Wednesday, April 17, 2019

Cat Flap

A successful, British executive--a wife and mother--has her mind and soul metamorphosed into the family cat.
In his novel Cat Flap, British journalist Alan S. Cowell presents a modern fable: Dolores Tremayne--wife, mother and a successful corporate executive of African British descent--wakes one day and discovers that part of her has migrated and metamorphosed into the body of the family's "finely bred, highly pedigreed" indoor cat.
The human Dolores sets off on a Lufthansa flight bound for a high-powered business meeting with a prestigious car company in Munich, Germany. Her feline self--her mind and soul, aka "X"--stays behind and gains a surprising glimpse into the daily life of her sexy, white husband, Gerald, a former drug dealer-user and stalled novelist. His first book had been "well-received, if not well sold or marketed" and a three-book commitment looms over him, along with his daily, demanding responsibilities as a house-husband to his and Dolores's two little girls.
One day, when Gerald exits the apartment, curious X slips out and follows him. She discovers that he is a serial philanderer juggling numerous shocking exploits. Being trapped in the body of a cat shutters all of Dolores's emotional human instincts and reactions. However, through some creative ingenuity, X and human Dolores join forces as avenging spirits.
Cowell (The Terminal Spy) has never shied away from exploring dark themes in his writing--those found in newspaper journalism, politics, war, risk taking and spying. Readers will eagerly suspend their disbelief, immersing themselves in Cowell's cleverly conceived, satirical novel that probes contemporary issues of race, identity and sexuality.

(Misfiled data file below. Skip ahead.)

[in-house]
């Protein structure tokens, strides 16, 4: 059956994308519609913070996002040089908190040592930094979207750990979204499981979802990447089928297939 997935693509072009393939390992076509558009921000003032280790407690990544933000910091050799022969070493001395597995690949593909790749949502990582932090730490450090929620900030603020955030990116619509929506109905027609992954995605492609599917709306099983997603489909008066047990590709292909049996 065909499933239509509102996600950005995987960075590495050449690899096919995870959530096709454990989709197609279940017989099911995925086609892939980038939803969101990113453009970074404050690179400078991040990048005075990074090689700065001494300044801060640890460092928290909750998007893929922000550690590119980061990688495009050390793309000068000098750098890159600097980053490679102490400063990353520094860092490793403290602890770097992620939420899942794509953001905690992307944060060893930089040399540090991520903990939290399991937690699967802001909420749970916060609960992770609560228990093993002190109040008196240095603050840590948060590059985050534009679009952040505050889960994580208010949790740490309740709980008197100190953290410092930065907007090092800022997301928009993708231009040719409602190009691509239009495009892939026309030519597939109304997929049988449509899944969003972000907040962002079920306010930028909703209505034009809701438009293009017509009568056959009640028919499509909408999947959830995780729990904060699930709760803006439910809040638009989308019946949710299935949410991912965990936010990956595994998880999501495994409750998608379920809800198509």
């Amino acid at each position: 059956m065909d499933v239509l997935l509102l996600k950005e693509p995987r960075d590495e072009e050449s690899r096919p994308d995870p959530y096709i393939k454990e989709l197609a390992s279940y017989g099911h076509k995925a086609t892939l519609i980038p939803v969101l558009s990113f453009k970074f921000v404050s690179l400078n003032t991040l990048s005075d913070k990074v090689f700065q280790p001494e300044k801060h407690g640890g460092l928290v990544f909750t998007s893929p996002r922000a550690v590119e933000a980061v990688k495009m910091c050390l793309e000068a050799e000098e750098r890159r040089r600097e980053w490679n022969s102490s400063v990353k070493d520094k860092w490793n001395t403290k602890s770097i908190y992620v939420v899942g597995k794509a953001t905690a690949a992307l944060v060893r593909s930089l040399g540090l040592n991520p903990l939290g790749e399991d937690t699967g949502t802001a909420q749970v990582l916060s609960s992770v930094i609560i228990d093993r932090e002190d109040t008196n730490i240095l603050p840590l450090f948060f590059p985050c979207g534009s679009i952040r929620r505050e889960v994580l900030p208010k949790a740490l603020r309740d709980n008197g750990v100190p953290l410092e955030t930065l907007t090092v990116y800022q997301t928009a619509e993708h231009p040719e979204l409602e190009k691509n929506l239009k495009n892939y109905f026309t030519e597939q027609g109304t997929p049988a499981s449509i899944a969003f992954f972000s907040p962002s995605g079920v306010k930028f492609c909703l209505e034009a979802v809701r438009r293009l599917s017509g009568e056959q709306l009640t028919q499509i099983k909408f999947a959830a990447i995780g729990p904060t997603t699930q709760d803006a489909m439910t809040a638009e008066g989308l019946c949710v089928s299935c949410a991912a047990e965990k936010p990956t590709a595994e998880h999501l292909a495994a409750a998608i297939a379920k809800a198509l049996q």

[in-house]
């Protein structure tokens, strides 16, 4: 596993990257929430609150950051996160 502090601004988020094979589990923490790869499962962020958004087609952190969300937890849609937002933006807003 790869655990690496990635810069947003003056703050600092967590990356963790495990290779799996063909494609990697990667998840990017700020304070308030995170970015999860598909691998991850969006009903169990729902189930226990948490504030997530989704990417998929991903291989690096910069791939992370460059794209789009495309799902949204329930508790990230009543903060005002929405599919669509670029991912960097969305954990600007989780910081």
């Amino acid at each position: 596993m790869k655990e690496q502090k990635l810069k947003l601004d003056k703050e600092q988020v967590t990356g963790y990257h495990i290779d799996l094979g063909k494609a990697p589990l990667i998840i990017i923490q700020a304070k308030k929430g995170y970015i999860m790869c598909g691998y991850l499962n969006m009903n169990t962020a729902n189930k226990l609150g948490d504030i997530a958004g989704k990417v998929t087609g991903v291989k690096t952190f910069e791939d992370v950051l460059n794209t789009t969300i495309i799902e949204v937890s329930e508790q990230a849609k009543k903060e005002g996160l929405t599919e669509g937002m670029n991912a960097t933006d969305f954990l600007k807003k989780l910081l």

Cat Flap by Alan S. Cowell

St. Martin's Press, $24.99, Hardcover, 978125014659, 240 pages

Publication Date: July 31, 2018

To order this book on INDIEBOUND, link HERE

NOTE: This review is a reprint and is being posted with the permission of Shelf Awareness. To read this review on Shelf Awareness: Reader's Edition (August 3, 2018), link HERE

Wednesday, April 3, 2019

Murder at the Mill

A portrait painter turns amateur sleuth when a corpse is discovered on Christmas Day in an idyllic English town.
M.B. Shaw is the pen name of British writer Tilly Bagshawe, who has written several contemporary romance novels (Scandalous), as well as thrillers for the literary estate of Sidney Sheldon (Sidney Sheldon's The Tides of Memory). Murder at theMill is the first installment of her smart, lively mystery series; in it Shaw probes the secrets of an idyllic Hampshire village.
The book opens in December. Iris Grey--a 41-year-old portrait painter--has fled her home in Clapham and her estranged husband, Ian McBride, a once successful playwright. After several years of failing to conceive a child via in vitro fertilization, the couple--heartsick and broke--has split up. Iris had hoped that by settling in to Mill Cottage in Hazelford ("Alone. Like a mad cat lady, only without the cats") she would "paint and hide and lick her wounds." Shortly after her arrival, however, she's commissioned to paint a portrait of resident Dominic Wetherby, a charismatic and famous crime writer. During the Wetherbys' posh Christmas party, a corpse is discovered in the river. The shock leaves the family, townsfolk, gossipmongers and the paparazzi reeling. Speculations abound. Was the death an accident--or murder?
Shaw has created a wise and winning sleuth in Iris. Her keen, observational skills honed from her artistic sensibility allow her to detect subtle nuances of human emotion and motivation. This, along with an intricate, cozy plot--and fully realized characters embroiled in a dynamic whodunit and why--will keep readers guessing, and eager for future installments. 

Murder at the Mill: The Iris Grey Mysteries (Book One) by M.B. Shaw

Minotaur Books, $27.99, Hardcover, 9781250189295, 400 pages

Publication Date: December 4, 2018

To order this book on INDIEBOUND, link HERE

NOTE: This review is a reprint and is being posted with the permission of Shelf Awareness. To read this review on Shelf Awareness: Reader's Edition (January 15, 2019), link HERE